The whole submissiveness thing is a bit odd alright, and demanding that Himself earns all the money also puts huge pressure on men to keep earning and to not resent being made to do it all himself. But looking in from the outside, no one can really understand or judge the dynamics of another couple’s relationship, or how it actually works in practise.
Behind it all still lies the allure of being able to live on a single income, which was once possible and is now so rare as to seem almost magical, and maybe it’s a secret envy at those who’ve managed to buck the system and just do it which is what fires up the hostility that this personable and quietly spoken woman has attracted. Not every lifestyle choice has to work for everyone in order to be valid.
It’s bizarre that we live in a world that is cool with all sorts of non-conformist lifestyles – non-monogamous, polyamorous, hippie commune, whatever you like – but as soon as someone says they want to live in a traditional, two-parent-plus-kids household, in which she stays at home and cooks the dinner and he goes to the office every morning, suddenly it’s a problem.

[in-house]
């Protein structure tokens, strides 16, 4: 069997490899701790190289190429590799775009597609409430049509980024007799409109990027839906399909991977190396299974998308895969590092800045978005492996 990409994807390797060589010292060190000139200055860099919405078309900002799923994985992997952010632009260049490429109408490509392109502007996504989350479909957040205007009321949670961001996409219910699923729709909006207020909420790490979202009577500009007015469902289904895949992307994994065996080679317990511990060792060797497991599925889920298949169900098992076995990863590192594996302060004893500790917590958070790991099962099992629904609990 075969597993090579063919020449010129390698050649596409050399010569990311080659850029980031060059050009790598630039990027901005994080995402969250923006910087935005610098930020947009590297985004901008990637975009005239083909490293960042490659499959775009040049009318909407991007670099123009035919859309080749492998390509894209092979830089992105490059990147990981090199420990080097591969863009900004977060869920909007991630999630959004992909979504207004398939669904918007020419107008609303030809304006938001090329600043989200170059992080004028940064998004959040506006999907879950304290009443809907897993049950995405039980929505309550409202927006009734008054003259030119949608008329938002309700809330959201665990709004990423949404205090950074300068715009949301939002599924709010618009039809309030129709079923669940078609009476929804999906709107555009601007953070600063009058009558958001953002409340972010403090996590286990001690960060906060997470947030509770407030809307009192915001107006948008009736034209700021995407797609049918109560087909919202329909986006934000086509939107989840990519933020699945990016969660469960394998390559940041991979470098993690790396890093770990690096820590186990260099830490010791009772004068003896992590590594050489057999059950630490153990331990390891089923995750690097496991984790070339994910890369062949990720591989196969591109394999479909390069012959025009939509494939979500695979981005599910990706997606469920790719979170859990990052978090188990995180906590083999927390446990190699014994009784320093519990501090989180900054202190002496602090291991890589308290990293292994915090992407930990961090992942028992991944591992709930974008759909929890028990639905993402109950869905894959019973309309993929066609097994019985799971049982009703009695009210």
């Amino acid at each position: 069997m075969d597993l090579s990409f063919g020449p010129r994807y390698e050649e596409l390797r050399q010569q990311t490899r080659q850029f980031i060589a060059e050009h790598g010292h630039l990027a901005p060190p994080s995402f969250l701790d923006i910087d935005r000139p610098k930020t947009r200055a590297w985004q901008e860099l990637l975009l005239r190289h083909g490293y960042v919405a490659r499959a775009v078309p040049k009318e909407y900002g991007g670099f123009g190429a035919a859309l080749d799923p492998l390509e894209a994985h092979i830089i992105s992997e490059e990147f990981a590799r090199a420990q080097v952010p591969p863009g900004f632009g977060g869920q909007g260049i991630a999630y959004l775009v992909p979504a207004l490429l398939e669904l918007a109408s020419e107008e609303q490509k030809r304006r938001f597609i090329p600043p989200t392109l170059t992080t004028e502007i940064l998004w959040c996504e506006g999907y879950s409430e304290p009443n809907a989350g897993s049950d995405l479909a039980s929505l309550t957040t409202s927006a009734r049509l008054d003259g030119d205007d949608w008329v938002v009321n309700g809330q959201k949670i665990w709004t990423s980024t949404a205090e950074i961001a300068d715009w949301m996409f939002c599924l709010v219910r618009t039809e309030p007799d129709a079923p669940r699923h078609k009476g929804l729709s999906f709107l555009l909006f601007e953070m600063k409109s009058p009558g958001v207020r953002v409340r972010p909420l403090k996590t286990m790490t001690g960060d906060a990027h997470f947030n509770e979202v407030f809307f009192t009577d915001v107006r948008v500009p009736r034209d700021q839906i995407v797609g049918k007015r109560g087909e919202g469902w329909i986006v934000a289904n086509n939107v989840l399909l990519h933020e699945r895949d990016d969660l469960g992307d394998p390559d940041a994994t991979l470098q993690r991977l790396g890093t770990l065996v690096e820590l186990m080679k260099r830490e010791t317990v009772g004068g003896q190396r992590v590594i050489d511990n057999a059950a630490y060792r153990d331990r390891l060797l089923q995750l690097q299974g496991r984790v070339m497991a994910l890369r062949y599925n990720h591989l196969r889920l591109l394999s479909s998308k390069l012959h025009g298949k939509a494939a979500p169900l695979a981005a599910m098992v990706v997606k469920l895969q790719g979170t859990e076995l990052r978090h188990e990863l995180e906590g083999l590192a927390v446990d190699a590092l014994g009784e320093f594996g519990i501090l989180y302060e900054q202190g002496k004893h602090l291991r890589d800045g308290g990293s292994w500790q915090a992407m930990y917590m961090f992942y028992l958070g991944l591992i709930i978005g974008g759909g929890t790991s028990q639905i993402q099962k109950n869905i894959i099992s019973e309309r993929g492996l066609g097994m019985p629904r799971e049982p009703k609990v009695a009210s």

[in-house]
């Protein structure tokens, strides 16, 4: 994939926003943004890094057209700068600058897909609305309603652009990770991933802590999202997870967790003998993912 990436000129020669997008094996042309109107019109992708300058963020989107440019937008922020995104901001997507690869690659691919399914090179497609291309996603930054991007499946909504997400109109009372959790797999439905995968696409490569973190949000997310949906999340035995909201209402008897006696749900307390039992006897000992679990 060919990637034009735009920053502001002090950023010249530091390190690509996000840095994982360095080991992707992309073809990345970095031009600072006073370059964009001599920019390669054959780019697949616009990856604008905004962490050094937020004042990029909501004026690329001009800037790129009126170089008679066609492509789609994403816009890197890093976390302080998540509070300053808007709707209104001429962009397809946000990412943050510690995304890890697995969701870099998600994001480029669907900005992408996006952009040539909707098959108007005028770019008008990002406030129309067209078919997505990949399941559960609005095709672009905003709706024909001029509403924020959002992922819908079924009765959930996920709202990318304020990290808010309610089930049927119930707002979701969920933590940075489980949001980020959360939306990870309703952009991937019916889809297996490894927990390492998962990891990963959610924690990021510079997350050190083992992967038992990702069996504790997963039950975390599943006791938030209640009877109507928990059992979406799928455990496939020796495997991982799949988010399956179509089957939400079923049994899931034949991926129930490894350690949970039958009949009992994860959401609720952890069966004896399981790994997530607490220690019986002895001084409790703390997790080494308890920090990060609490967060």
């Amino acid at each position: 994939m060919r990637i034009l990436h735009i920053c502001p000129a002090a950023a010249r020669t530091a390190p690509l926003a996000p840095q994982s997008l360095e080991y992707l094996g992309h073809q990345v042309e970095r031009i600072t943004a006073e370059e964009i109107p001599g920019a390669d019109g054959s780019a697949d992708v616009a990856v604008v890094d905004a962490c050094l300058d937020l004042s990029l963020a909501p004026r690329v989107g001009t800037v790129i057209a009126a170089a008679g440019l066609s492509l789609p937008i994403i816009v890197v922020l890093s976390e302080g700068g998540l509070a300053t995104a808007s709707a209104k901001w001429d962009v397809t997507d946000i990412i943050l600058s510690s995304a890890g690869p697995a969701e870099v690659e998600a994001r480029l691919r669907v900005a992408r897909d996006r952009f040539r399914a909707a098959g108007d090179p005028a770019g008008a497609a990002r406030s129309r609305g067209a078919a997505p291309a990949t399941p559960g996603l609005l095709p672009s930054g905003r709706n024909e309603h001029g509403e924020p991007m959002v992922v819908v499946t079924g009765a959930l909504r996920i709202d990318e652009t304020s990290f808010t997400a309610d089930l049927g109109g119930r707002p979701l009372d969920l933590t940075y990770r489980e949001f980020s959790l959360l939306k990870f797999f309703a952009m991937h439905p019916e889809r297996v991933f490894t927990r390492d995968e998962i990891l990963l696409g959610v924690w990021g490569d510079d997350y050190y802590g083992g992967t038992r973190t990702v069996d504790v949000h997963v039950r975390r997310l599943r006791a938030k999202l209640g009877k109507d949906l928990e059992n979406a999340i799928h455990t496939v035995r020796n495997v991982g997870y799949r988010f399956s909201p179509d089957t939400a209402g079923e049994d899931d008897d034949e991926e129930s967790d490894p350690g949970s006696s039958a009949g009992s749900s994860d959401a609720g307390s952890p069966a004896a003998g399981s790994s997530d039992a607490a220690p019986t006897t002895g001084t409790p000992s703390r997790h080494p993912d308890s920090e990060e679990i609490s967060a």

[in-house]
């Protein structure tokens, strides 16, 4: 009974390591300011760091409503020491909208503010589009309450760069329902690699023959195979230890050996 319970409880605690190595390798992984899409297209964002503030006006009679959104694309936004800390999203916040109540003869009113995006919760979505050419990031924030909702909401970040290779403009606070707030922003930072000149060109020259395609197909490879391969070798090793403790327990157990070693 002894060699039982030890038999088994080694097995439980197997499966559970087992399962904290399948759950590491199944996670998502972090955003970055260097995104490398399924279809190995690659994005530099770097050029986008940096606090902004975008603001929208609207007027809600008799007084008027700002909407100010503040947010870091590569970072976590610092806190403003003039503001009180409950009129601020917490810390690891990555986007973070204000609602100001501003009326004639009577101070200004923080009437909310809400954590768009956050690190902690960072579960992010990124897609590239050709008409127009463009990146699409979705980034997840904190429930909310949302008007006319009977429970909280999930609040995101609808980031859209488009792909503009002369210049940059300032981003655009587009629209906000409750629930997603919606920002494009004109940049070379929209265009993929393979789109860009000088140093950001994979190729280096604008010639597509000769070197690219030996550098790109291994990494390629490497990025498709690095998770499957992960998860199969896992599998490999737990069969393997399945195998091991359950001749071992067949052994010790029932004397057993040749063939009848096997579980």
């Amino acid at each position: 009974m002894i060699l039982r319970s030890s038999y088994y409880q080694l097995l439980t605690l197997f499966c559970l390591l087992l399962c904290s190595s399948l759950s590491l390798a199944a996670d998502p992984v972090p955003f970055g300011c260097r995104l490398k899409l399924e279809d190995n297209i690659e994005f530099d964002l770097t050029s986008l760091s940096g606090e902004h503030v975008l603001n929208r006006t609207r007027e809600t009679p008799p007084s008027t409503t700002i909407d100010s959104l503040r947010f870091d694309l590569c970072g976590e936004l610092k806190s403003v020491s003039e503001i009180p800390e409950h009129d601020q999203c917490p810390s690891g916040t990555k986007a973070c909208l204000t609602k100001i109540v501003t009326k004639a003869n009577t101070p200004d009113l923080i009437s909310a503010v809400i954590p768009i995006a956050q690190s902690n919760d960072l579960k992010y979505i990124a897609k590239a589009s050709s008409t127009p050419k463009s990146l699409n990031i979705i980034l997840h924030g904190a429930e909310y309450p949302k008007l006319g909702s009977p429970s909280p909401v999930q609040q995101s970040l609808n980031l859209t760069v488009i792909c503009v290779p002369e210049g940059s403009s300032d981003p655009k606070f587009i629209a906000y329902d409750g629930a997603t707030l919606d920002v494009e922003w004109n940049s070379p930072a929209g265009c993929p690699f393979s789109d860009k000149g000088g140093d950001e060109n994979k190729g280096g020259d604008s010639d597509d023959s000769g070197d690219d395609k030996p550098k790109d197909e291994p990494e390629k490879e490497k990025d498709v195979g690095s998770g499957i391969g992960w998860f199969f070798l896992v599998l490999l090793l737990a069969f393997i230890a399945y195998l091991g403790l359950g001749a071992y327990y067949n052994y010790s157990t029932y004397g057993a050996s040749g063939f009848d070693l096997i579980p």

Whatever happened to letting people be themselves?
It’s easy to mock the tradwives. Pettitt runs something called a femininity finishing school known as The Darling Academy, which sounds like the premise of a bad sitcom; but of course it’s nothing new. These movements come and go. A few years ago, it was all about being a “surrendered wife”. Now it’s tradwife. Old wine in new bottles. The same loud, angry arguments were had about it back then, too.
Tradwives are even being accused of peddling so-called alt-right propaganda, or of being white supremacists, even though homemaking is a very long way from being exclusive to Western cultures, and by some of actually opening the door to full-blown fascism. The number of things that are apparently evidence of fascism these days is staggering. Either that, or too many people have turned into thin-skinned hysterics who just can’t cope with anything that doesn’t conform exactly to their narrow-world view.
Instead of a stand-up row, it ought to start a conversation.
There’s an ingrained nostalgia in the tradwife movement for simpler times, but there’s also a serious critique of the pressures under which women increasingly labour. The endless unnecessary complexity of just getting through the day. The need to be doing all the time, instead of being. Everything feels piecemeal, rather than whole. Plenty of women would give it all up in a heartbeat if they could.